The Claims Put Forth By Henry Giroux

1603 WordsOct 23, 20147 Pages
In this paper I will take the claims put forth by Henry Giroux in his recent interview regarding the increasingly negative effects of neoliberalism, and as he calls it casino capitalism, across the world, particularly in the realm of education, and juxtapose them with various Marxist theories, displaying how the latter can be accurately applied in a thorough analysis of the former. More specifically, I will demonstrate how Marx’s theories dealing with Domination, Alienation, and Historical Materialism aptly tie to Giroux’s assertions. Giroux claims that the contemporary education system discourages the notion of true learning and critical thinking, and is instead a mere avenue that trains one for the inevitable workplace. I believe that…show more content…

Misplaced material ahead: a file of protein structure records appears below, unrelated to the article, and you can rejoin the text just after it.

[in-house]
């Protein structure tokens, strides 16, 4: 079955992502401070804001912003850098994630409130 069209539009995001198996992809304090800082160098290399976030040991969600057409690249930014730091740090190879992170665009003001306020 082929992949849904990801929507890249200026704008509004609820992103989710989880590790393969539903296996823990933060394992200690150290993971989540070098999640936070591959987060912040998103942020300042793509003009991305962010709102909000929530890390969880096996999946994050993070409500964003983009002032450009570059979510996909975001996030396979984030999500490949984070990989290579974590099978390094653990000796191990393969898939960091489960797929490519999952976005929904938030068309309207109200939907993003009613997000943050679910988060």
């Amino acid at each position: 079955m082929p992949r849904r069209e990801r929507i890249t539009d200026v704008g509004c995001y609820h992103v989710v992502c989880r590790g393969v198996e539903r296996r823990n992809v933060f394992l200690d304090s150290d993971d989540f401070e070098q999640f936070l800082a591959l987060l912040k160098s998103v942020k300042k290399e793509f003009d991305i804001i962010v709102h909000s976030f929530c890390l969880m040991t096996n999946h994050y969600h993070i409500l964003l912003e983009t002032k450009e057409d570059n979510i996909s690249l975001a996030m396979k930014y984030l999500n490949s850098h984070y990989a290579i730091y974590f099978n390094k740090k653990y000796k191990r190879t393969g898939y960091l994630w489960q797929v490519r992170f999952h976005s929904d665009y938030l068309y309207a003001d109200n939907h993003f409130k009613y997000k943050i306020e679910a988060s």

Capitalists realize the threat critical thinkers pose to their position, while at the same time recognize the ability of job-training based people to fuel their notion of an ideal society, and to ensure continued power, they use their vast control over educational institutions and the market to create conditions where job-training based education is favored over critical thinking enhancing education. The creation of such conditions has led to the emergence of dissimulation and a false consciousness , where people are deceived into taking as natural something that has in fact merely been created by other people: they truly believe they know what is best for them but this belief arises from an incomplete knowledge of the conditions shaping the world that surrounds them. I feel that it is this very illusory nature of capitalism that ensures its survival. Capitalism requires that a majority of the people will fail per se, so that there can be any success at all: a very real consequence from which the educational system fails to escape. A valid refutation of this argument can be that, although the logic of it is sound, it is still fundamentally based upon the assumption that people inclined towards the social sciences are inherently more inclined to pose a threat to the capitalist society. One may argue that anyone, regardless of their skill set, may or may not pose a disruption in
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